If you have high cholesterol and blood pressure, your doctor has probably advised you to start following a healthy diet as part of your treatment plan. The good news is that delighting your taste buds while sticking to a heart-healthy meal plan is easy — and many of the foods you enjoy most likely aren’t off limits. Healthy herbs and spices lend robust and savory flavor, hearty nuts add texture and a buttery taste, and teas infuse a bright flavor and antioxidants. Michael Fenster, MD (also known as Dr. Mike), a board-certified interventional cardiologist and gourmet chef, shares his cooking tips for preparing delicious meals that will boost your heart health. These choices are part of a healthy lifestyle that may reduce your risk for heart conditions like high blood pressure, heart attack, or stroke down the road.

Fewer Diabetes Cases Being Missed

Although the number of people diagnosed with diabetes is still on the rise, the good news is that most people with the disease know they have it, a new study shows.

The research suggests that over the past two and a half decades, the percentage of undiagnosed cases has dropped significantly.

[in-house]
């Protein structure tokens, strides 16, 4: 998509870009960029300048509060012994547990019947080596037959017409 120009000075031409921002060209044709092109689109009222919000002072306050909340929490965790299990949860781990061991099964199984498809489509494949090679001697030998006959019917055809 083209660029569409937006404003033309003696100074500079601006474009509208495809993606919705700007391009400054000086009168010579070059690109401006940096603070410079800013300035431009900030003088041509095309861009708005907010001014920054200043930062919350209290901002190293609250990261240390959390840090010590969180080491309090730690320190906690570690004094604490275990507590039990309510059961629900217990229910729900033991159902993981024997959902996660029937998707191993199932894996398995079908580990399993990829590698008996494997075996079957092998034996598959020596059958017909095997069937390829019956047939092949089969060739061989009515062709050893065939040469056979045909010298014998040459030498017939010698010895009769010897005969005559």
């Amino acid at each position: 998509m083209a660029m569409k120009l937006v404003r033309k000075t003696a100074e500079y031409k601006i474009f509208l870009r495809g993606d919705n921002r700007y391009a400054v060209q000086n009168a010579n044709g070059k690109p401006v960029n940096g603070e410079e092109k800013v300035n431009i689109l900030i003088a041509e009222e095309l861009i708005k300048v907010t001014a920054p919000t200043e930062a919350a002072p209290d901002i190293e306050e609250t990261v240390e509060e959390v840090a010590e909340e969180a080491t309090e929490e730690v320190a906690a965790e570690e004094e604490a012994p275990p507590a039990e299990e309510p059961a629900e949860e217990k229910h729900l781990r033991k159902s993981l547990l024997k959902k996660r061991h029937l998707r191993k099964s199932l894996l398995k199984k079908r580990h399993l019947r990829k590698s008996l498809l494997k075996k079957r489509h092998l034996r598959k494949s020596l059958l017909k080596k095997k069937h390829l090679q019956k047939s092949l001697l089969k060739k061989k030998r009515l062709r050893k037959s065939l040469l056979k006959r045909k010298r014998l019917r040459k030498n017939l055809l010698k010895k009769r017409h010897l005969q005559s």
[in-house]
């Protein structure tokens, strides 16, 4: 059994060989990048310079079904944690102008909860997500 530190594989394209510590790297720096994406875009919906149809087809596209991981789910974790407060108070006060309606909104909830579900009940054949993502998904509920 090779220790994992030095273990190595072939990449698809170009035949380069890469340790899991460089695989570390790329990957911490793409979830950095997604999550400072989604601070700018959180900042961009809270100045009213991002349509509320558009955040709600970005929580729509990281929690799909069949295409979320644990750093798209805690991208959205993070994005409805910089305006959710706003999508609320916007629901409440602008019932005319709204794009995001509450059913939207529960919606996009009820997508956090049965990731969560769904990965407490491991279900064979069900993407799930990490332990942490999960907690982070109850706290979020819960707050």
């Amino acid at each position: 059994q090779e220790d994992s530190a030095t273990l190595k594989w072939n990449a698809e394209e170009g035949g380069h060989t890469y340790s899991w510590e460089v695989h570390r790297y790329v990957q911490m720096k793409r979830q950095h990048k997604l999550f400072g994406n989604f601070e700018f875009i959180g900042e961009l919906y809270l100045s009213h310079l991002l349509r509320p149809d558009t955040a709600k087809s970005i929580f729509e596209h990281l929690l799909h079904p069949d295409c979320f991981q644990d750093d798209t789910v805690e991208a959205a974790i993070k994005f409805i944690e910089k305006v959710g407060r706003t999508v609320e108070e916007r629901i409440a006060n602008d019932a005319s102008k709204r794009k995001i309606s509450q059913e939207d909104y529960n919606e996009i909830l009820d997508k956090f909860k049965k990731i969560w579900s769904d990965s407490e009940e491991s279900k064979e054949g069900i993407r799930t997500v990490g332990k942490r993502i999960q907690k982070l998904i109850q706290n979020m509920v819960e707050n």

"If you're going to your doctor, you probably don't have to worry about undiagnosed diabetes," said study author Elizabeth Selvin, a professor of epidemiology at Johns Hopkins University's Bloomberg School of Public Health.

Selvin explained that previous estimates suggested that over a quarter to 30 percent of people with diabetes probably didn't know it. But those estimates assumed that doctors were only doing one test for diabetes and not following up with a confirmatory second test, as the American Diabetes Association recommends.

However, "we found that's not consistent with how diabetes is diagnosed in clinical practice. In practice, an abnormal finding is confirmed with a second test for the diagnosis. When you use two tests, we see that we're doing a good job with screening and diagnosing diabetes," Selvin said.

In fact, the two-test method seems to capture about 90 percent of all diabetes cases, the researchers noted.

Selvin and her colleagues used data from U.S. National Health and Nutrition Examination Surveys done from 1988 to 1994 and from 1999 to 2014.

RELATED: 9 Types of Medication That Help Control Type 2 Diabetes

The surveys showed that when the research began in 1988 to 1994, there were about 10 million adults with diabetes and confirmed undiagnosed diabetes (that means people who just had one test and didn't get a follow-up test). By 1999 to 2014, there were 25.5 million adults with diabetes or undiagnosed diabetes.

The new research revealed that the number of undiagnosed cases as a percentage of all diabetes dropped from more than 16 percent to slightly less than 11 percent over 26 years.